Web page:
Forage Seeding; Do you always have time to do it over?

– Dr. Jimmy Henning, Extension Professor, Forage Specialist, University of Kentucky

You always find time to do it over.

My father used to tell me, “You never have time to do it right, but you always find time to do it over”. You can imagine the context. In defense, it is human nature (at least my nature) to be in a hurry, to skip steps in a process that seems to be less than absolutely necessary. Few processes on the farm provide as much temptation for this ‘skip a step’ thinking as forage establishment.

The following is a typical exchange Continue reading

Minimize Forage Ash Content

Rory Lewandowski, OSU Extension Educator, Wayne County

Forage ash content comes from both internal and external sources. Internal sources include minerals such as calcium, phosphorus and potassium found in the leaves and stems of forage plants. External sources include things like soil, bedding, and sand that are deposited on the surface of the forage. An average internal ash content for alfalfa is around 8 percent and for grass forages around 6 percent. Values above that represent Continue reading

Grazing Bites for August

– Victor Shelton, NRCS State Agronomist/Grazing Specialist

It’s August, and I know it’s August without looking at a calendar. The days are getting shorter and it’s state fair time. August is always a busy month for me and I am usually left wondering what happened to it all. I start thinking about assessing pastures, how much forage is present, and how much more forage can be grown between now and dormancy. It’s sad, but winter is already on my mind. Not that I’m looking forward to it, I’m not, but it’s time now to start preparing.

I want to be able to graze as long as possible, so like the games of chess or checkers, you’re better off planning your next move far ahead. I like as much stockpiled forage as possible which means I better be Continue reading

It’s time to stockpile forages, should you?

Chris Penrose,OSU Extension Educator, Morgan County (Originally published on-line July 5, 2017 in Progressive Forage)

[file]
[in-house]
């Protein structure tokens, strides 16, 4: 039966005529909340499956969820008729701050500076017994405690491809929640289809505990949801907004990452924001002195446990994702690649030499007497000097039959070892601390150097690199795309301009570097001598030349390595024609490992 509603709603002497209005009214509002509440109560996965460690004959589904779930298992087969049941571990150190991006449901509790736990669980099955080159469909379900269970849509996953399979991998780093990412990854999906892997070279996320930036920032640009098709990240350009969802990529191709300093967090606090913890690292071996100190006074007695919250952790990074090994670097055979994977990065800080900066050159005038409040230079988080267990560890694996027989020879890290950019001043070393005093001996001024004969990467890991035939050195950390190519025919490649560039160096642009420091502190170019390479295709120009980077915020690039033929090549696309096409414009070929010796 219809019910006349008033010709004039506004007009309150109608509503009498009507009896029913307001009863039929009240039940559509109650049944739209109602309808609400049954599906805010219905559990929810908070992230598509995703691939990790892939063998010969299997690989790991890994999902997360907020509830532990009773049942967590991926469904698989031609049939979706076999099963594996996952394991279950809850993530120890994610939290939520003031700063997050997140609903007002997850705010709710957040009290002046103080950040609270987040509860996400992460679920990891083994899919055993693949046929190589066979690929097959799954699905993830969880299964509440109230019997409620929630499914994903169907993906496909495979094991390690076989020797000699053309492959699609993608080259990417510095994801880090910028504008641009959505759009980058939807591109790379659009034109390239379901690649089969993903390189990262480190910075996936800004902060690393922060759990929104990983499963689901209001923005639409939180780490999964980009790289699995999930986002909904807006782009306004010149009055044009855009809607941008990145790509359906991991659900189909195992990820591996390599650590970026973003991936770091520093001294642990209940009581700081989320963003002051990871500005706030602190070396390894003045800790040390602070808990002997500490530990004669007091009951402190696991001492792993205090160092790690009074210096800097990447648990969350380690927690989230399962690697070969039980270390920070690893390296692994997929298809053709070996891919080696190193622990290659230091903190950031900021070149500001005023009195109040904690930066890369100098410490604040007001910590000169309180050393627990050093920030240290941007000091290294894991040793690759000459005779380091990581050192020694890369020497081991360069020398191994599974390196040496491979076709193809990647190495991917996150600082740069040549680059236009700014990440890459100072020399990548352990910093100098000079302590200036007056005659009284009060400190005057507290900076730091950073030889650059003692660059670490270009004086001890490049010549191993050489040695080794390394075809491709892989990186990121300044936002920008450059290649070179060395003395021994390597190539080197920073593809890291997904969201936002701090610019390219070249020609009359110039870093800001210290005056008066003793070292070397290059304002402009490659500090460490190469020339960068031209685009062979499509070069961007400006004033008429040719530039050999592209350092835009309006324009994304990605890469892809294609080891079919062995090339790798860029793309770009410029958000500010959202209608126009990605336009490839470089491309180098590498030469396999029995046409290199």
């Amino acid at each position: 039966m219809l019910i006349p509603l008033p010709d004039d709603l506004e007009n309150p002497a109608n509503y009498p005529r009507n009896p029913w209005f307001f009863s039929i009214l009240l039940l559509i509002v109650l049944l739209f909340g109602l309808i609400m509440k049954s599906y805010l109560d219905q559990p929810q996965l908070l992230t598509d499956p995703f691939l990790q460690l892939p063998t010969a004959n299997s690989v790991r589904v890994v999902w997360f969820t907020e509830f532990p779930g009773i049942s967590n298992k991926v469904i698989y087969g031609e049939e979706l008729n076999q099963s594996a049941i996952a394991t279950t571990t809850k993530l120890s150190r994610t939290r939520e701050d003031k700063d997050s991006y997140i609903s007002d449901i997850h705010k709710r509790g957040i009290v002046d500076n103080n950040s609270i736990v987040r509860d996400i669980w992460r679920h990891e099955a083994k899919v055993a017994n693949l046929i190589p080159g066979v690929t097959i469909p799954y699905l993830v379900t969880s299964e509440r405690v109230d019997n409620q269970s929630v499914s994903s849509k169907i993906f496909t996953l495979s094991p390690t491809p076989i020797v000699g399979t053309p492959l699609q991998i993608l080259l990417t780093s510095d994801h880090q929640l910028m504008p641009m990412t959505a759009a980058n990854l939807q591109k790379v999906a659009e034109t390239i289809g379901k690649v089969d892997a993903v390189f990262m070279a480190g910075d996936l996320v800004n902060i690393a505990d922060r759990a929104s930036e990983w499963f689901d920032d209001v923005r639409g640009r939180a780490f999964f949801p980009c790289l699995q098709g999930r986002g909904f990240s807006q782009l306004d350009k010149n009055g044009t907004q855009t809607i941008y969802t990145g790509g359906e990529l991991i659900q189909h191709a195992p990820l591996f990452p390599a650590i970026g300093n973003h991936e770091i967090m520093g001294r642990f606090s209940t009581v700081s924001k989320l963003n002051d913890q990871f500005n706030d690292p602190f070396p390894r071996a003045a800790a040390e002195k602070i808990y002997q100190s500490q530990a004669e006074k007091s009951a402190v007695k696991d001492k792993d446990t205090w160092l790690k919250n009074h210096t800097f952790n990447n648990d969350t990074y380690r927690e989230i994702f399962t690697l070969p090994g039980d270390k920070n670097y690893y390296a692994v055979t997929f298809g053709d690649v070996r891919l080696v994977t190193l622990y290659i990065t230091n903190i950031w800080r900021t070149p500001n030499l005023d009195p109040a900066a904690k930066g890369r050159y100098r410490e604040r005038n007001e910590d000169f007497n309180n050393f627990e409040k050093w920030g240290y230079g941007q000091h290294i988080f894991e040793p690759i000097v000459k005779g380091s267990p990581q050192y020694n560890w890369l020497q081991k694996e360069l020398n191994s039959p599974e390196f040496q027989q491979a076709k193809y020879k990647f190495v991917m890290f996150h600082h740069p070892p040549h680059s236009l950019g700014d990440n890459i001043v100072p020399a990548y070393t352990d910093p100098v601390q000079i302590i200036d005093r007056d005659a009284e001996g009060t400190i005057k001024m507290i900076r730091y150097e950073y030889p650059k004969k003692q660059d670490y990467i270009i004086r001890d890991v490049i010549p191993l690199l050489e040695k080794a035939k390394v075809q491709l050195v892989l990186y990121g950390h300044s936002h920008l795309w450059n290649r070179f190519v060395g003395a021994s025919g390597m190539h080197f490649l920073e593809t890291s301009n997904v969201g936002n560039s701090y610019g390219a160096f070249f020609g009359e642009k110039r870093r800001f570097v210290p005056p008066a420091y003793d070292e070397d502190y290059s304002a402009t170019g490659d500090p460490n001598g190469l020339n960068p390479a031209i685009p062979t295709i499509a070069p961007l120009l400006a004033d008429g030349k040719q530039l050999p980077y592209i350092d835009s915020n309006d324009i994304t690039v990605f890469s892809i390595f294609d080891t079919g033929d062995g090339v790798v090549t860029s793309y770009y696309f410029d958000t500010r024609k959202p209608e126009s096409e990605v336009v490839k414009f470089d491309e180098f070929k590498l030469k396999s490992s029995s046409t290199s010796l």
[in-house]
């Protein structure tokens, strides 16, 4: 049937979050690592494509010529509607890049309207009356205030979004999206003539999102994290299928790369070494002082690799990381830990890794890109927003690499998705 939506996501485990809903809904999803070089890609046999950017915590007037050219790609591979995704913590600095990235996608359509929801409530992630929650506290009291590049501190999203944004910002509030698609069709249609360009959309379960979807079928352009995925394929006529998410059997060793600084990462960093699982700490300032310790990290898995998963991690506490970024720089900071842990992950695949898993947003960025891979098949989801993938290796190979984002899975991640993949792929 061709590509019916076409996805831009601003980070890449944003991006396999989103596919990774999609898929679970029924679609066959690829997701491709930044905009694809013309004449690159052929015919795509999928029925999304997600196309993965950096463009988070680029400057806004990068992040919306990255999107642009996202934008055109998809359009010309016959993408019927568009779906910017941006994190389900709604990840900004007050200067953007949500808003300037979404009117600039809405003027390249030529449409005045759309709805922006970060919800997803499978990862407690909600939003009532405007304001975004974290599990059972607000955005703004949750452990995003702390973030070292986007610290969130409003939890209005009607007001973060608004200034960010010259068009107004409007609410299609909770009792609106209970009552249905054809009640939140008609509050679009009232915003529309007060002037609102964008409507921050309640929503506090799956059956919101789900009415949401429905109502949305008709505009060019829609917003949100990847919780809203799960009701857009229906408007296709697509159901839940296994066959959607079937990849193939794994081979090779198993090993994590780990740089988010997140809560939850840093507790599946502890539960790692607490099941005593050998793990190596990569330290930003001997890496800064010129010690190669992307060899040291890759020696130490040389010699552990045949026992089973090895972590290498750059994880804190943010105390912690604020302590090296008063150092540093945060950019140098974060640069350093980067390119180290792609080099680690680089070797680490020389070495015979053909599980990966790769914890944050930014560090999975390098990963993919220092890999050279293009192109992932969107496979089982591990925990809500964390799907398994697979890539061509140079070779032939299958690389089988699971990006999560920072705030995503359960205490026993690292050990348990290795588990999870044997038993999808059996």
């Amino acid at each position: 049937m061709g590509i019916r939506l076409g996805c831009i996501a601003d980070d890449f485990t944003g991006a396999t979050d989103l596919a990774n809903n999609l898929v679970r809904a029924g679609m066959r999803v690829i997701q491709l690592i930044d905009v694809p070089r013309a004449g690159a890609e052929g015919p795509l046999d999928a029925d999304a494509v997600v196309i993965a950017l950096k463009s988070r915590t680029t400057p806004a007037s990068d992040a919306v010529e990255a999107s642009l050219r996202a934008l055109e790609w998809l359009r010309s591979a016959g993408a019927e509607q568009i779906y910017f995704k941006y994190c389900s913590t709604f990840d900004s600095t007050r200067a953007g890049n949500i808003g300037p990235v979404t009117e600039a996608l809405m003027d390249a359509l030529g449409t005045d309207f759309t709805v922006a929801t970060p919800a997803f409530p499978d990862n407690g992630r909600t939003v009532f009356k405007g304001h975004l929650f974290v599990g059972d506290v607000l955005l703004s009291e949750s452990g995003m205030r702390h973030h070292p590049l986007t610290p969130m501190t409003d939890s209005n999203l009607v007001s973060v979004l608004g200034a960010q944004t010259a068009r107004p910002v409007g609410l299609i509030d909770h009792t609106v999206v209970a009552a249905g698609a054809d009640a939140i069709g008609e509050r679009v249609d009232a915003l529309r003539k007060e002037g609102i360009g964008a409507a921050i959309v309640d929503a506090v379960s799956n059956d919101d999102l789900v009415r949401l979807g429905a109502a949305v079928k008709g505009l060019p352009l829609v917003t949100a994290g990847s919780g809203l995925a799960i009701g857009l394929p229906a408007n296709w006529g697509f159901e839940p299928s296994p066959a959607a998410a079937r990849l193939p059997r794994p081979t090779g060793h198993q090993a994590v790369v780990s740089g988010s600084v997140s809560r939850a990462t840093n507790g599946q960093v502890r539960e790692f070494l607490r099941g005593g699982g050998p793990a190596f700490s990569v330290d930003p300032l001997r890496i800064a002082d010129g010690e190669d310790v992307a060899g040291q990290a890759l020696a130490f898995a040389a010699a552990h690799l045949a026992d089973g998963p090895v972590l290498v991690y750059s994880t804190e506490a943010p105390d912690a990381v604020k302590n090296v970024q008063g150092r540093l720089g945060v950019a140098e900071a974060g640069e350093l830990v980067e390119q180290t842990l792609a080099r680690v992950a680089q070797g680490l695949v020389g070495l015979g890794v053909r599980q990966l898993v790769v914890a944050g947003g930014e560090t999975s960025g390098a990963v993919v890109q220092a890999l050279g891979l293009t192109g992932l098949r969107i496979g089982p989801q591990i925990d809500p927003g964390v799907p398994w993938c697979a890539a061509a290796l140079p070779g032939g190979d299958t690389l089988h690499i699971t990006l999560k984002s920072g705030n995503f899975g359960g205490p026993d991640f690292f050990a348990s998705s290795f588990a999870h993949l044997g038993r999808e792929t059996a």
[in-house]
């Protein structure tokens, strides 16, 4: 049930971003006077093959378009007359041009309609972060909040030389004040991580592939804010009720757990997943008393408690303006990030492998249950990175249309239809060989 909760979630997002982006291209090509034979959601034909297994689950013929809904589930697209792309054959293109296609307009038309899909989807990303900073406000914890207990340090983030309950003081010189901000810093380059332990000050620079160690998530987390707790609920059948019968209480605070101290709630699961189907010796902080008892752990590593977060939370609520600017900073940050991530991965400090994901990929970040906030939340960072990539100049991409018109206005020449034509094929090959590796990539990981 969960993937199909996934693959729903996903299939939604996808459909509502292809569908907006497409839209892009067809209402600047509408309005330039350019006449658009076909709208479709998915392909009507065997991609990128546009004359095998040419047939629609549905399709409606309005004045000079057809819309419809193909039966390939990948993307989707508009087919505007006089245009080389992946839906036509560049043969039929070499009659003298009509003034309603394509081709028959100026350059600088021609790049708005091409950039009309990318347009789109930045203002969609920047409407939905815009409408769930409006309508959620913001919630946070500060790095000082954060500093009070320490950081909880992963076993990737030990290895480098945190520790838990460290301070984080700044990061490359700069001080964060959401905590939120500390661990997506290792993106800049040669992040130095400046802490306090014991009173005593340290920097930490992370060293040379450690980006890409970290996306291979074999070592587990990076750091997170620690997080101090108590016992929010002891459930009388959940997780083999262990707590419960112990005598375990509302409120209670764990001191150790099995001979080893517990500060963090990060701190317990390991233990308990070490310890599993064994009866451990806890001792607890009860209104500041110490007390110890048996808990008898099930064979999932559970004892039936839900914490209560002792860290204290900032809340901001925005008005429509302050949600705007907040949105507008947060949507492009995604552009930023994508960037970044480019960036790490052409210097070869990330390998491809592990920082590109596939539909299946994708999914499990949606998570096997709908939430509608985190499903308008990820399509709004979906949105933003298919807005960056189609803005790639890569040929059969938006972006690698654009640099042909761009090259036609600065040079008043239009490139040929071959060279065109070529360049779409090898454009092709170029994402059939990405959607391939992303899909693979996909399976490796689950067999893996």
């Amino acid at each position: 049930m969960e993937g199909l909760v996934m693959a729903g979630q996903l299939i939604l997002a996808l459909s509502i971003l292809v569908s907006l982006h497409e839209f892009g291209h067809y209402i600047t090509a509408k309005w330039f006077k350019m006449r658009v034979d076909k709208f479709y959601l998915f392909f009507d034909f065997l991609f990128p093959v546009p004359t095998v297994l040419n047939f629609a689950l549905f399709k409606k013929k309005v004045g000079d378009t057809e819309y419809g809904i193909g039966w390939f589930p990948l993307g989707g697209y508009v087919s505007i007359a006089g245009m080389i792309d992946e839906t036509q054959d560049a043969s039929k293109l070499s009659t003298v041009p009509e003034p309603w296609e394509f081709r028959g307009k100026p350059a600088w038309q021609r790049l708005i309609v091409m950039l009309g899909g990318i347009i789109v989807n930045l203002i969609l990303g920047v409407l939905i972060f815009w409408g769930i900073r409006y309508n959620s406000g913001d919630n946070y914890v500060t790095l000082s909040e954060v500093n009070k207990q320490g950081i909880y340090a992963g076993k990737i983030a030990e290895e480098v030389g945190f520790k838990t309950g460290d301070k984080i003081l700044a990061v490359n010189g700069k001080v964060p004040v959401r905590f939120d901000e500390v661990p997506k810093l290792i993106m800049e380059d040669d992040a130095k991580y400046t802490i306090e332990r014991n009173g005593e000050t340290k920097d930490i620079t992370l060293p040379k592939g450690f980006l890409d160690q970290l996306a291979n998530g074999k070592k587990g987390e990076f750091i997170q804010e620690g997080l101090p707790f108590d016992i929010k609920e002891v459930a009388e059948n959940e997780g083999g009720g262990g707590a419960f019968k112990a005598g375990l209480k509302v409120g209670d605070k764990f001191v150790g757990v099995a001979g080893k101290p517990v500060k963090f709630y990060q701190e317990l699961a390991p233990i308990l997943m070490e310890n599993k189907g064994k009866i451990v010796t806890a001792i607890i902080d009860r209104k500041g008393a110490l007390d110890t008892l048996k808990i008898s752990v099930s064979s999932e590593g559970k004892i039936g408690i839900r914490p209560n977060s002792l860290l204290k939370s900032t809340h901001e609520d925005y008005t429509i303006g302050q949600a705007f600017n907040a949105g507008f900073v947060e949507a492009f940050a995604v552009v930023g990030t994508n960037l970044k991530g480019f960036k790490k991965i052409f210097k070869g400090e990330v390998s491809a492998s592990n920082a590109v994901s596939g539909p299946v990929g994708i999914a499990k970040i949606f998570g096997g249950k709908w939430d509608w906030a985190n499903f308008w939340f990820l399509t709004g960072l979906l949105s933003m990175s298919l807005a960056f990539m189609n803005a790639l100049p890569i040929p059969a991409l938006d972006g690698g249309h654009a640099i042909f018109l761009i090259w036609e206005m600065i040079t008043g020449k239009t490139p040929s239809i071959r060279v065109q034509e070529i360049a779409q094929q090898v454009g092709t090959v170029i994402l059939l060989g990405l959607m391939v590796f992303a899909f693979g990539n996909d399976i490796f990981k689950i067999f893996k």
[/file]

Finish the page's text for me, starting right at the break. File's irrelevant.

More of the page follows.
For those who raise livestock, making hay is a way of life. However, after going through another frustrating hay season dealing with weather and equipment, there has to be a better way … and there is.

Stockpiling forages, especially cool-season grasses for fall and winter grazing, is an excellent option – and now’s the time to consider it. All you need to do is make a final grazing of the field or final mowing and let it grow until later in the fall or winter. Typically, adding nitrogen when stockpiling is initiated will Continue reading

August Establishment of Perennial Forages

Rory Lewandowski, OSU Extension Educator, Wayne County and Mark Sulc, OSU Extension Forage Specialist

Our wet weather conditions throughout much of 2017 prevented spring establishment of perennial forages for many producers. Additionally, the wet weather has caused stand loss in alfalfa fields due to compaction and crown damage from harvest on wet soils, and from root rot in poorly drained field areas. As a result, replacement of some of those acres is necessary. August provides growers with another window of opportunity to establish a perennial forage stand. Typically, the main risk with a late summer August planting is having sufficient moisture for seed germination and plant growth but this year that risk may be low.

There are some advantages to late summer forage planting as compared to a spring planting. Late summer planting means forage seedlings are not competing with the flush of annual spring and summer weed emergence/growth. The soil borne root rot and damping off disease organisms that thrive in cool, wet soils are not an issue. However, growers need to be aware of Continue reading